Is it time to allow PSNI and Gardai to cross the border?
The Police Federation has said it is now time to let the PSNI and Gardai cross the border if in pursuit of criminals.
Federation chairman Terry Spence said that if police are to effectively fight terrorist and mafia-style crime gangs a hot pursuit policy, similar to the that used in other European countries, needs to be developed.
Mr Spence said the injury of two police officers during a major anti-smuggling operation in Co Armagh on Monday reiterates the need for such a policy.
One police officer remains in a serious condition in hospital after he and his colleague were struck by a lorry during a customs raid. The lorry driver drove through a roller door of a warehouse on the low Road near Meigh, striking the two officers, before speeding across the border. A search was last night continuing on both sides of the border for the driver.
Mr Spence, who described the incident as a “deliberate attempt to murder police officers”, said: “From our point of view this reiterates what we have been saying for some time, that we believe there are circumstances where the police should have the powers to pursue terrorists and criminals across the border and for Gardai to pursue terrorists into Northern Ireland as well. This happens in other European countries and we should have a hot pursuit policy here.”
Mr Spence added: “Whether that pursuit could have applied in this case or not, I am not sure. But it is very clear, when you consider the incident in Meigh, when officers could see where the van made off, there was the potential for police to pursue if that had been possible.
“I have a clear view on this. If we are going to try and stop terrorists, gangsters and Mafia-type operations, we need hot pursuit policy. It would really assist police in trying to close down these organisations.”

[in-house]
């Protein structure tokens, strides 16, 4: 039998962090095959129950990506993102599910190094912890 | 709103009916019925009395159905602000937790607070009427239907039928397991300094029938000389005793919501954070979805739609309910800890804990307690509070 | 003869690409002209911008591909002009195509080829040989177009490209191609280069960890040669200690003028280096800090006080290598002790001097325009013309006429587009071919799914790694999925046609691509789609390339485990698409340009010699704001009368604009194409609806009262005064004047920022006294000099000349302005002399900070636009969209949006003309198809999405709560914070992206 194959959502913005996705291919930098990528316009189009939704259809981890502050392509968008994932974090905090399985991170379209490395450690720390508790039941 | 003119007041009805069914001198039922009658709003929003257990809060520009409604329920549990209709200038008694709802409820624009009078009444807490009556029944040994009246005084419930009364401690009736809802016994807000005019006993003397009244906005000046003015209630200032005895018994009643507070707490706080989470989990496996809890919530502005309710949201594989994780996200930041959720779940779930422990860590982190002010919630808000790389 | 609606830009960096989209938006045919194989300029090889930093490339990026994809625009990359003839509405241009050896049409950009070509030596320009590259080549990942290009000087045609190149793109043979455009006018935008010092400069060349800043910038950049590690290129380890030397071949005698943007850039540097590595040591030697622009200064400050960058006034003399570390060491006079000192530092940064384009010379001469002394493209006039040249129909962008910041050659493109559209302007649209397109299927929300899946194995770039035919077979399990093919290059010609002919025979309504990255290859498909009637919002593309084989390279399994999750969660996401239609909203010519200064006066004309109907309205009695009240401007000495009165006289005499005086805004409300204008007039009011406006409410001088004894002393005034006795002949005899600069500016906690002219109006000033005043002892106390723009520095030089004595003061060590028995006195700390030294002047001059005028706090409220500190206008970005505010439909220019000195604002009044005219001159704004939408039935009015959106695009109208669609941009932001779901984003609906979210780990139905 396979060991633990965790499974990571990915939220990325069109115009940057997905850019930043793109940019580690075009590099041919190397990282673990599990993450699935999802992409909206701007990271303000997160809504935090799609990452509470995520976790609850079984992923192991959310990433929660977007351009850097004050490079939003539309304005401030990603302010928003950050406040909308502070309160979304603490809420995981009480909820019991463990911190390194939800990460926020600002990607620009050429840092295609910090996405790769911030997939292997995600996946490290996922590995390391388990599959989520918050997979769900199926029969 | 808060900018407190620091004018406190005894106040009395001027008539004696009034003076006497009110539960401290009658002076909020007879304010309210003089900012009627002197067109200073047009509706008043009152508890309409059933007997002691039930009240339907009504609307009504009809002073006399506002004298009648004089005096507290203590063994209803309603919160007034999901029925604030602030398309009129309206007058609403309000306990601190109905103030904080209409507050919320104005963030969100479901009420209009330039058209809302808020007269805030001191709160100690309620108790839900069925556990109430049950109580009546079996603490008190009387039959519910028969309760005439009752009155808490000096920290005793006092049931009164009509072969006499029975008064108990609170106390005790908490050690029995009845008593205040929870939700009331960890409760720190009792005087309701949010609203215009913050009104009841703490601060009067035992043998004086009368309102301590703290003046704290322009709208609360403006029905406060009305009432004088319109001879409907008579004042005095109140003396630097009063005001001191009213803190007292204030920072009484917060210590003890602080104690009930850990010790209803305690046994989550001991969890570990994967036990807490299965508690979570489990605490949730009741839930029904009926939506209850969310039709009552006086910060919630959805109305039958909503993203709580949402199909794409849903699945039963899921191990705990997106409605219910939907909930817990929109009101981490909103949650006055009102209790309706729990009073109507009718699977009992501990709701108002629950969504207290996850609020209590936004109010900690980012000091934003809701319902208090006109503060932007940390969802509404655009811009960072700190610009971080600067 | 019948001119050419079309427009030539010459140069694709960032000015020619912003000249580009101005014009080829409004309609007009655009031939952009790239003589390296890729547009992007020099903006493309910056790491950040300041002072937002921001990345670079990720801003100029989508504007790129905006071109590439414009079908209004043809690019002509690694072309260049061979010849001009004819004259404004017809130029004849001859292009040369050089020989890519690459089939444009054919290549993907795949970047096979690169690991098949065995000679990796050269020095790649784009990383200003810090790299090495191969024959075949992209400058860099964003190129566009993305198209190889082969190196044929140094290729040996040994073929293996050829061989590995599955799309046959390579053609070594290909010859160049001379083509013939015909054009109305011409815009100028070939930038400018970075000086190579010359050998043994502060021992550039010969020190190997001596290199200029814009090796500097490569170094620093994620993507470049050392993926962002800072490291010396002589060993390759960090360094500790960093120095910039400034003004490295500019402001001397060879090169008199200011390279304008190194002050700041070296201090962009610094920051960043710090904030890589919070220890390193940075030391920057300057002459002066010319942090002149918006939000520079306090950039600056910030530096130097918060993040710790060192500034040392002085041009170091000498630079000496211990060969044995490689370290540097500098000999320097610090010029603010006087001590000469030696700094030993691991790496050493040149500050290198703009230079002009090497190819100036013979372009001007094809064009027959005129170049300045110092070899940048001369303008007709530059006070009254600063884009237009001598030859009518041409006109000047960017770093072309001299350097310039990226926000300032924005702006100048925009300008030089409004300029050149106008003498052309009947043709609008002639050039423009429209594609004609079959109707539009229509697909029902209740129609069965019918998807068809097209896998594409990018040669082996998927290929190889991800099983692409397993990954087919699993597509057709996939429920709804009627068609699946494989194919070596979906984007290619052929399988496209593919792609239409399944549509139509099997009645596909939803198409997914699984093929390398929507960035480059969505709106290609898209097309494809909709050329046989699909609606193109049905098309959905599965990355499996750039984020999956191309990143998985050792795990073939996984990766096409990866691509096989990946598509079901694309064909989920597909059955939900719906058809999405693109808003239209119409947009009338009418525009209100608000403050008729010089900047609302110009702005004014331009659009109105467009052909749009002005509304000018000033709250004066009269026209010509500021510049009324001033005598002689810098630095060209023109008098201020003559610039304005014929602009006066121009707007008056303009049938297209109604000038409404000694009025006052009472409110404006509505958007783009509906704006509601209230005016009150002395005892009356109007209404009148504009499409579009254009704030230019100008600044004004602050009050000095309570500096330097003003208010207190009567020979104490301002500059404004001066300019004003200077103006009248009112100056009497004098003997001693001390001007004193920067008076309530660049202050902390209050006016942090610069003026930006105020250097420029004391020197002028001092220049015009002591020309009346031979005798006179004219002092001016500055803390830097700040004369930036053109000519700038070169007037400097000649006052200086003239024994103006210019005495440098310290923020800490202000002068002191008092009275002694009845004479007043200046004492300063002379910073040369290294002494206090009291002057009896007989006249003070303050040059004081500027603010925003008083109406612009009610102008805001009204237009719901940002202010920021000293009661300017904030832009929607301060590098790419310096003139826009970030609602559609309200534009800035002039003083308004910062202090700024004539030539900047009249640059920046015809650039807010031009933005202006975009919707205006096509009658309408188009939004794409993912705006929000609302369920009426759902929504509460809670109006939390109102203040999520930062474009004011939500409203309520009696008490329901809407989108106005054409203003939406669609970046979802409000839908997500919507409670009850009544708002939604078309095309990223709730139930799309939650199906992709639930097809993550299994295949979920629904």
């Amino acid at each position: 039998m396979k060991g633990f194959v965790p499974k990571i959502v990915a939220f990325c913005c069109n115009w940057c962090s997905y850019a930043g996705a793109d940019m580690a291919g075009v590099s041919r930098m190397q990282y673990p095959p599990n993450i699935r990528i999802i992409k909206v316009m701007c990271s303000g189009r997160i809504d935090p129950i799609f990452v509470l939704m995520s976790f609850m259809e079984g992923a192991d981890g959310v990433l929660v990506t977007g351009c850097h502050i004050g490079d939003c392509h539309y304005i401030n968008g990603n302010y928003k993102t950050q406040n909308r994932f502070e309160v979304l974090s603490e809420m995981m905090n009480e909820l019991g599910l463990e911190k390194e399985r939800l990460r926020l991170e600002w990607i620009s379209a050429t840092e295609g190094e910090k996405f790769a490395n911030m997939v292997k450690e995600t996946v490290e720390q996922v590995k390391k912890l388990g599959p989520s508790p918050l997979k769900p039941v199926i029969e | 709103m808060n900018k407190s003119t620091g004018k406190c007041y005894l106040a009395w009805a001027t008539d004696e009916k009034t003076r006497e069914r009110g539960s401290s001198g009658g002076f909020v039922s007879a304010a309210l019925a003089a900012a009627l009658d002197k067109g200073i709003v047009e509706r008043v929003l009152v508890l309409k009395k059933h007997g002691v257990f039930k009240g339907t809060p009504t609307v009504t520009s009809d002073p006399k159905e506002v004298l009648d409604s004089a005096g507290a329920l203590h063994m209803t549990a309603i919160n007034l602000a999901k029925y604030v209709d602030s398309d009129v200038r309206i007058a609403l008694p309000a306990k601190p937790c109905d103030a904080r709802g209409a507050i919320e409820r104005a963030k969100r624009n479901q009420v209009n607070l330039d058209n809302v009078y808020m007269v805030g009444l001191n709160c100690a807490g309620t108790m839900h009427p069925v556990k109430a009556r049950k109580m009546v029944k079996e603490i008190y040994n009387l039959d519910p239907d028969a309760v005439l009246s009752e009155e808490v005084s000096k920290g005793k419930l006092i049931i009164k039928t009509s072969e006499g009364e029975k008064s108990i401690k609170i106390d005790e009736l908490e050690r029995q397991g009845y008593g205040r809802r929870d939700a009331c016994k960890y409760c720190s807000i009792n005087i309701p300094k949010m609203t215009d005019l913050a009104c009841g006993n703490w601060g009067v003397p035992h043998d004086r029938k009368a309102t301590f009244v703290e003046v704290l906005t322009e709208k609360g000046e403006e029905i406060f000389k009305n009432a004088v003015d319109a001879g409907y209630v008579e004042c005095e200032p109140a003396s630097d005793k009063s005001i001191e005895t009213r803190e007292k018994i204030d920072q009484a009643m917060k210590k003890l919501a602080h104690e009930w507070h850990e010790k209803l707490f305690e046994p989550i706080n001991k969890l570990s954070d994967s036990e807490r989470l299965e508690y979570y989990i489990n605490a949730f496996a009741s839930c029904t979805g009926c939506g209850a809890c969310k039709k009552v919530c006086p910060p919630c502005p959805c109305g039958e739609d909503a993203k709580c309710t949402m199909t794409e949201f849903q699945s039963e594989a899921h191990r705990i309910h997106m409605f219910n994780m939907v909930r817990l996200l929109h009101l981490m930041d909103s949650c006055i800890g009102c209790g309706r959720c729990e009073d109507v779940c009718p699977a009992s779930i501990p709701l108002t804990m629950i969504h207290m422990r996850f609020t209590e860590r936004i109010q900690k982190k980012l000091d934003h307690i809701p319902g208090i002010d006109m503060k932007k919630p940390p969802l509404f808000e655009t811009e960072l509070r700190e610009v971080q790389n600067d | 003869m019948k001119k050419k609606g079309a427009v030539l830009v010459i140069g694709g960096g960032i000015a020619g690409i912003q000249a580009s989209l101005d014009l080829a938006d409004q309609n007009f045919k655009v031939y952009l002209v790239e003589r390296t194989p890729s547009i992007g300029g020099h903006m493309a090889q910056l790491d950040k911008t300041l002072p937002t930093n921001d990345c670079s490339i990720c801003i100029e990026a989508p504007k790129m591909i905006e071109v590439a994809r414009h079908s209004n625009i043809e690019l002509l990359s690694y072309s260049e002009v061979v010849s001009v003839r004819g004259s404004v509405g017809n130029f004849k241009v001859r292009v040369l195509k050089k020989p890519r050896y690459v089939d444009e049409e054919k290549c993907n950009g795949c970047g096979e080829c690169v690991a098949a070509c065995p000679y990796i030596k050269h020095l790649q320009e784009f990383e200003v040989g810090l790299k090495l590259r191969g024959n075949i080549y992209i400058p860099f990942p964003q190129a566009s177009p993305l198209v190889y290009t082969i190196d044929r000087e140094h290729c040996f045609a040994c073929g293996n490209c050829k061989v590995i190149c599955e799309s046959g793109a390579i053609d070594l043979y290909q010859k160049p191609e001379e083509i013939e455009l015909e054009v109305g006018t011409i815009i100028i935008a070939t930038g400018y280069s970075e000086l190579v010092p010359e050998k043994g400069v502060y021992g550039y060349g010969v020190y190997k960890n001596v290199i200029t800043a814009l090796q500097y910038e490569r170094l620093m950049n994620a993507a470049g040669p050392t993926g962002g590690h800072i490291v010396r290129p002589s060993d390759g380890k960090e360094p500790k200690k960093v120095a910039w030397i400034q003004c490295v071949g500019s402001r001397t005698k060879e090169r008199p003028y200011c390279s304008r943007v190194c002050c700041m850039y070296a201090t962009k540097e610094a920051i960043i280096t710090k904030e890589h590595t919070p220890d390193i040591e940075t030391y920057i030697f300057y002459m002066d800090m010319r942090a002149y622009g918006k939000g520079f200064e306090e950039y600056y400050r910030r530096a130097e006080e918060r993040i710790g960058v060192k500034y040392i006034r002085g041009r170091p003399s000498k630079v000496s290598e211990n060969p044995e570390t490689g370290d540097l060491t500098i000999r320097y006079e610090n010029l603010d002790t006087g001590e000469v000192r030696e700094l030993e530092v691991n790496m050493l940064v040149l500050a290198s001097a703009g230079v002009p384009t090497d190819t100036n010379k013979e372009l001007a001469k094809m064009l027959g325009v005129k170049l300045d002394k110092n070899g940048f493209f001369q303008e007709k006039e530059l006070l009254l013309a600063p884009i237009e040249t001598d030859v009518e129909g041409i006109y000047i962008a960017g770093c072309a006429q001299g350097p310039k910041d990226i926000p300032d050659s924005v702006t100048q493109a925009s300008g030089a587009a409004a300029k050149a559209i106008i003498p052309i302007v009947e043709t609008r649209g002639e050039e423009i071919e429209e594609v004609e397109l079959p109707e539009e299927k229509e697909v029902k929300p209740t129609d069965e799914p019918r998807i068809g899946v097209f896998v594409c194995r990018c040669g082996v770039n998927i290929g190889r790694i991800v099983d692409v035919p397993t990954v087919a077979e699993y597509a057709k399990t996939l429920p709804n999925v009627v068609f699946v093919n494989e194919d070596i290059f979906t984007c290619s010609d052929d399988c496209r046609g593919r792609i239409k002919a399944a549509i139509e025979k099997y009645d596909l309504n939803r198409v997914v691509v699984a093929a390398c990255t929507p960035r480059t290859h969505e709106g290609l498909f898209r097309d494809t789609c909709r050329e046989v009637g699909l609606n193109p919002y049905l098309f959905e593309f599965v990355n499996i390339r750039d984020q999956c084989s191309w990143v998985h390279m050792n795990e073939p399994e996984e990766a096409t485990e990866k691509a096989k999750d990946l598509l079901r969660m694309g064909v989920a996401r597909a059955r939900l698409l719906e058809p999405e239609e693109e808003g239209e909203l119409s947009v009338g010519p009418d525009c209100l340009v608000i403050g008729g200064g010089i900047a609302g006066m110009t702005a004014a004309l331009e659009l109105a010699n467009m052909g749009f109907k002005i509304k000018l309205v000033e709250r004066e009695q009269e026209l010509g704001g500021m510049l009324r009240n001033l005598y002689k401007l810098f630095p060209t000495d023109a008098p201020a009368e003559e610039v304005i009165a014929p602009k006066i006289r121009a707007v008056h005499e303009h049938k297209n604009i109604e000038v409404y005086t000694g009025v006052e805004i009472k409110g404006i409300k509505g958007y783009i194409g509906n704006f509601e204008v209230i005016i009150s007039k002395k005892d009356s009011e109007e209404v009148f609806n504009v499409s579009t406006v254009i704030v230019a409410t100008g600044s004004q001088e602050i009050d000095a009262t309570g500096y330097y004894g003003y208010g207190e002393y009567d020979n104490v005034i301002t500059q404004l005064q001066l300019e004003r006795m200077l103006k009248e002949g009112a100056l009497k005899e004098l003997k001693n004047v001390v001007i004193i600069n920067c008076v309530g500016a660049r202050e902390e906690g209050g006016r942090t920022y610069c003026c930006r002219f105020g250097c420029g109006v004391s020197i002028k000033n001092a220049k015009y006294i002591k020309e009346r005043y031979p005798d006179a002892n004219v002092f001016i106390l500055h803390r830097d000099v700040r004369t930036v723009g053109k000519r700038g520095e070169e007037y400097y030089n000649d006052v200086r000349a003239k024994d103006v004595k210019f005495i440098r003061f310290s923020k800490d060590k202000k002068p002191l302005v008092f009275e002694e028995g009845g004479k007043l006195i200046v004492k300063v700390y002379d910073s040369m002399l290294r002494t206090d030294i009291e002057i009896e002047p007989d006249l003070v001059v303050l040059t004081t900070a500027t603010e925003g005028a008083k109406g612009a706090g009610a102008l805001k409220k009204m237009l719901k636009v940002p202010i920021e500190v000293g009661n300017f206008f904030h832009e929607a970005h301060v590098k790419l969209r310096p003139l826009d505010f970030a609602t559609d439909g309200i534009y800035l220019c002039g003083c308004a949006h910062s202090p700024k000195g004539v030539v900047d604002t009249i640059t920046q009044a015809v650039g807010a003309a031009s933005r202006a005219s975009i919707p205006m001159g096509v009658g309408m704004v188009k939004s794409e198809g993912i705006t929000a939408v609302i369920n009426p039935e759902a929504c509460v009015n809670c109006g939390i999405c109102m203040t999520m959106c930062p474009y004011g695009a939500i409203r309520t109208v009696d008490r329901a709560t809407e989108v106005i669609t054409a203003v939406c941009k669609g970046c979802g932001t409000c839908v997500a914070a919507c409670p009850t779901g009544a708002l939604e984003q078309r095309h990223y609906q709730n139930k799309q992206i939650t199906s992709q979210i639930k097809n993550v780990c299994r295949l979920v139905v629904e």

Countries across Europe are signed up to the Schengen Agreement, which allows officers to cross borders in hot pursuit of criminals.
The UK and Ireland are the only member states not signed up to the agreement.
Last year former Secretary of State Paul Goggins told the House of Commons Northern Ireland Affairs Committee that he remained “unconvinced that the implementation of Article 41 (of the Schengen Agreement) would materially assist this process”.
He added that former Chief Constable Hugh Orde and the Garda Commissioner, never made a case for adopting the provisions.
However, Chief Constable Matt Baggott has a close working relationship with the Garda Commissioner and has been looking at ways to increase cross-border co-operation.
It is understood that he would also be keen for the introduction of a model that would permit hot pursuit across the border.
The UK and Ireland are the only European member states who are not signatories to the Schengen Agreement, which allows police wearing their uniforms and in clearly marked vehicles to cross borders in hot pursuit of criminals.
Under Article 41 the pursuing officers are permitted to carry service weapons, which may only be used in self defence.
The Police Federation of Northern Ireland has said that a similar model should be put into practice between Northern Ireland and the Republic.